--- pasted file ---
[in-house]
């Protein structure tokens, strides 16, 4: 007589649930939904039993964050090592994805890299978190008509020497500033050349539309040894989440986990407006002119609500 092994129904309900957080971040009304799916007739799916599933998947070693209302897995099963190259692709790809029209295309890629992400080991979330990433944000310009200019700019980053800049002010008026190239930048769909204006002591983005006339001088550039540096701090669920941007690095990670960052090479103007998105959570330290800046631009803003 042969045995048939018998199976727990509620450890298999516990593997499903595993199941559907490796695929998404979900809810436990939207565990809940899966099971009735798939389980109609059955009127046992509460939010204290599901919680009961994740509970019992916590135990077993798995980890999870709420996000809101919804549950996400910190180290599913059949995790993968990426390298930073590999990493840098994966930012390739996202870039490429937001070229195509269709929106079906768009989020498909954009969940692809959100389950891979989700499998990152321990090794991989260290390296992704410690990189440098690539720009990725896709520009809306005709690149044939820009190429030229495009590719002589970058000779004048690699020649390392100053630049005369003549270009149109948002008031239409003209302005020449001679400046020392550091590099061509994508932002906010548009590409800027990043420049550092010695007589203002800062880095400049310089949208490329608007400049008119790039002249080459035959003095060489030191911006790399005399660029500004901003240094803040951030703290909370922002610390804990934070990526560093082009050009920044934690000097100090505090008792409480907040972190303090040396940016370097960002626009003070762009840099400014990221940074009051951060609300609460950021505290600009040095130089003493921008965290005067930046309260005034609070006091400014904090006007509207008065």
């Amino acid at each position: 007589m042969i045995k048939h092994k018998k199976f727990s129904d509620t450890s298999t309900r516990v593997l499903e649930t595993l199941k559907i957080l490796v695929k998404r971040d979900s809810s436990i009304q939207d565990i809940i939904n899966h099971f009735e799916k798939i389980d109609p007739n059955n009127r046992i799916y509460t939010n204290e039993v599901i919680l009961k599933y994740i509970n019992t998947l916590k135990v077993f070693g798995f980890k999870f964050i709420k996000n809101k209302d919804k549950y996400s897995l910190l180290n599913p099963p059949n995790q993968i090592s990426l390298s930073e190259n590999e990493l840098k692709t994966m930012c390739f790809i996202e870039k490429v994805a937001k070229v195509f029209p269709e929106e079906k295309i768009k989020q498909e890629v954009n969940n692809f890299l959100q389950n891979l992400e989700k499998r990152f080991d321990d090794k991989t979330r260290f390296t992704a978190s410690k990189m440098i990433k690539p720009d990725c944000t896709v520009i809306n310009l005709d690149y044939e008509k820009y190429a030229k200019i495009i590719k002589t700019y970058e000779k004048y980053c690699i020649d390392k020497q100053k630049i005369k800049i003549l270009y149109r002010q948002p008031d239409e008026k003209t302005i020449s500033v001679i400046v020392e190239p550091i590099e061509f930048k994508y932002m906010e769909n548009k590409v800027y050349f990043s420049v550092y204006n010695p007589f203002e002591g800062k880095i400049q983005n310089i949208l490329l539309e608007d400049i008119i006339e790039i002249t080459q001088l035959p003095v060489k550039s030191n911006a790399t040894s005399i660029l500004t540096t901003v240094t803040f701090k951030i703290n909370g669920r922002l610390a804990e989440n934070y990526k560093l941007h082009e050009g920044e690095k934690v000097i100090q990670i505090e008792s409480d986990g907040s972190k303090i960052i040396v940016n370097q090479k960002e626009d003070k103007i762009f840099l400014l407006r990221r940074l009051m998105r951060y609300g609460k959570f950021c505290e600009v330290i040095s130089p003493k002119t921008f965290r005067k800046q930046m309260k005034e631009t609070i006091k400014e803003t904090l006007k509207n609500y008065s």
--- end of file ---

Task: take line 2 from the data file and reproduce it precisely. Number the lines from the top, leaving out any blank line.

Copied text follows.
């Protein structure tokens, strides 16, 4: 007589649930939904039993964050090592994805890299978190008509020497500033050349539309040894989440986990407006002119609500 092994129904309900957080971040009304799916007739799916599933998947070693209302897995099963190259692709790809029209295309890629992400080991979330990433944000310009200019700019980053800049002010008026190239930048769909204006002591983005006339001088550039540096701090669920941007690095990670960052090479103007998105959570330290800046631009803003 042969045995048939018998199976727990509620450890298999516990593997499903595993199941559907490796695929998404979900809810436990939207565990809940899966099971009735798939389980109609059955009127046992509460939010204290599901919680009961994740509970019992916590135990077993798995980890999870709420996000809101919804549950996400910190180290599913059949995790993968990426390298930073590999990493840098994966930012390739996202870039490429937001070229195509269709929106079906768009989020498909954009969940692809959100389950891979989700499998990152321990090794991989260290390296992704410690990189440098690539720009990725896709520009809306005709690149044939820009190429030229495009590719002589970058000779004048690699020649390392100053630049005369003549270009149109948002008031239409003209302005020449001679400046020392550091590099061509994508932002906010548009590409800027990043420049550092010695007589203002800062880095400049310089949208490329608007400049008119790039002249080459035959003095060489030191911006790399005399660029500004901003240094803040951030703290909370922002610390804990934070990526560093082009050009920044934690000097100090505090008792409480907040972190303090040396940016370097960002626009003070762009840099400014990221940074009051951060609300609460950021505290600009040095130089003493921008965290005067930046309260005034609070006091400014904090006007509207008065």